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UK urged to champion vehicle safety standard improvements post-Brexit

Date: 15 August 2017   |   Author: Daniel Puddicombe

A number of fleet bodies have called on the government to support European Commission plans to improve new vehicle safety standards after the country leaves the EU.

Road safety charity Brake, the Association for Car Fleet Operators (ACFO), the Chartered Institution of Highways and Transportation, the European Transport Safety Council, Living Streets, the Parliamentary Advisory Council for Transport Safety, and RoadPeace have all signed a letter to Roads Minister Jesse Norman urging the UK to champion continued improvements post-Brexit.

Last year, the European Commission published a list of 19 safety technologies that it is considering making mandatory in the near future. These include automated emergency braking systems, updates to crash-testing requirements and the intelligent speed assistance tool.

According to the coalition of industry groups, improved minimum safety standards are needed to reduce deaths and serious injuries on UK roads.

In the letter to Norman, the groups claimed that 1,700 people were killed in collisions on roads in 2015 with that figure only reducing "slightly in recent years", according to the coalition, which also claims this figure can be reduced through the "tightening of vehicle safety standards".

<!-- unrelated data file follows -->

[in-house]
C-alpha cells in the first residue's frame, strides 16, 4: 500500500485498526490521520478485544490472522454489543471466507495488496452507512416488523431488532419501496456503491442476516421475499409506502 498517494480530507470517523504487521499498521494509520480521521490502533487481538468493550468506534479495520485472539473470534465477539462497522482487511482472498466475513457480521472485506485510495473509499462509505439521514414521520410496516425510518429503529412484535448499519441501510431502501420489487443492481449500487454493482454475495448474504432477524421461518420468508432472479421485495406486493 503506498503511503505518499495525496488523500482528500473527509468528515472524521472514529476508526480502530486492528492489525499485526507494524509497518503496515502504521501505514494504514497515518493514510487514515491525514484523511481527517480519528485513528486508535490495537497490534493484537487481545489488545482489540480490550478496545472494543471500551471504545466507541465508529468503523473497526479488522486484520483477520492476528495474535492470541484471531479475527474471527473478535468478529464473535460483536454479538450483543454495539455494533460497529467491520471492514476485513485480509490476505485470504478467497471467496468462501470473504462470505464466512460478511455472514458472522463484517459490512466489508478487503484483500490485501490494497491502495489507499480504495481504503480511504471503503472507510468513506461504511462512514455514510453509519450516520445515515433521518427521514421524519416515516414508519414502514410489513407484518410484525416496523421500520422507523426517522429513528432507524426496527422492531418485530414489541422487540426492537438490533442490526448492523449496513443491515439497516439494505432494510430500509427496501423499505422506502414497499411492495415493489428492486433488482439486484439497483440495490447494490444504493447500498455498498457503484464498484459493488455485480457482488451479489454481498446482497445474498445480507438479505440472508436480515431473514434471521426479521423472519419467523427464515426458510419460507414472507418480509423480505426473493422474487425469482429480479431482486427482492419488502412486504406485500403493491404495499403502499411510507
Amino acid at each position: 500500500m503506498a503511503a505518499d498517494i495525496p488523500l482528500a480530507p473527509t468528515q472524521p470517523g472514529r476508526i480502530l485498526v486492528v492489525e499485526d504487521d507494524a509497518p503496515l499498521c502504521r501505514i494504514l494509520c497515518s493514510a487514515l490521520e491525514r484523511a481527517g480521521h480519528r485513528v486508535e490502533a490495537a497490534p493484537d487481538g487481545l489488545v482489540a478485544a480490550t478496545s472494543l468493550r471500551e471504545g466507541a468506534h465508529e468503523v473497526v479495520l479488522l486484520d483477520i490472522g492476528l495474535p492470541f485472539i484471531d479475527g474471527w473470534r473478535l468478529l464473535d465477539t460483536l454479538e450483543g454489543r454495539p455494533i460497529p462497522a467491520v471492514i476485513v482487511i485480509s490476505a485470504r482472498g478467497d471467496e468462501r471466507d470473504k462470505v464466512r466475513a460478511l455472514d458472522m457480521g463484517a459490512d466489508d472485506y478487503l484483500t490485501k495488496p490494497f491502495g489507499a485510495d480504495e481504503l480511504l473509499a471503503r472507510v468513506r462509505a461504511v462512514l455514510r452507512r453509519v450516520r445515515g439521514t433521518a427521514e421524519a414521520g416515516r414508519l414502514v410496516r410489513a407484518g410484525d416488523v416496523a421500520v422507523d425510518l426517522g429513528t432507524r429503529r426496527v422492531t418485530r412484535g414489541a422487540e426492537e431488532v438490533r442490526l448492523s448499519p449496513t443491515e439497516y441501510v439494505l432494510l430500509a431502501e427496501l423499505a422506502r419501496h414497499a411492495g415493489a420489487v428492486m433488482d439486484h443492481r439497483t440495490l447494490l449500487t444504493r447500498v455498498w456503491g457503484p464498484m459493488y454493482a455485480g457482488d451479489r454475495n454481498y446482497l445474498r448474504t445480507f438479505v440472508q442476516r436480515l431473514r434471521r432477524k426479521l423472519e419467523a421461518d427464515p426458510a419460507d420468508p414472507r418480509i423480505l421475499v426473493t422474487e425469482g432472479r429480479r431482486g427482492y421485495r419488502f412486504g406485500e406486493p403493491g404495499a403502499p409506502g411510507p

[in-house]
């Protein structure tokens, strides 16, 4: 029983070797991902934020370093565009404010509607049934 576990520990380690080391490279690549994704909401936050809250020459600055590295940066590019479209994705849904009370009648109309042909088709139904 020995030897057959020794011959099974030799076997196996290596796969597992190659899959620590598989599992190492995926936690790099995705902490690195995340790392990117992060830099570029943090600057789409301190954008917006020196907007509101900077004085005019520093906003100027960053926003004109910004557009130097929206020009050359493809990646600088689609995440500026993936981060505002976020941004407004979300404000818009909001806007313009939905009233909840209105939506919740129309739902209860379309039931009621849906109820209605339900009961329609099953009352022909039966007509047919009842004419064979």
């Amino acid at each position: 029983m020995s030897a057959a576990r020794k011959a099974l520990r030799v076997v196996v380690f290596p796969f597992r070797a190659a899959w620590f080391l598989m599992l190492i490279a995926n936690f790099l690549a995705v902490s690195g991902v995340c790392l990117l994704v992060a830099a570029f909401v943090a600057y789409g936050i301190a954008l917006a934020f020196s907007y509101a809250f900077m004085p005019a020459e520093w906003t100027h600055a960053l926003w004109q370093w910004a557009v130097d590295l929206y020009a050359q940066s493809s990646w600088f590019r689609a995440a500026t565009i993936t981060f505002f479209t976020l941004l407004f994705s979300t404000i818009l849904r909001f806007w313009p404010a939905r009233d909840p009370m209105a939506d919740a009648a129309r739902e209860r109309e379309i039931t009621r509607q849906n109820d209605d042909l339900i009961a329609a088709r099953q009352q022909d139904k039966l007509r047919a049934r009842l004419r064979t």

"The UK Government should ensure its voice is urgently heard in Europe, supporting the introduction of all 19 safety measures listed in the EC's December 2016 report, and ensuring these measures are retained and developed further following Brexit," the letter stated. "Supporting these changes, and the others under consideration in Europe, helps Britain assert its position as a global leader in supporting safety technology advances and also supporting the drive towards Connected and Automated Vehicles (CAVs), strengthening our competitive position. These improved minimum vehicle safety standards, along with better investigation of the causes of crashes and injuries, are crucial to ensure the effective delivery of the 'safe system' approach adopted by Britain, driving towards the ultimate target of zero deaths on our roads."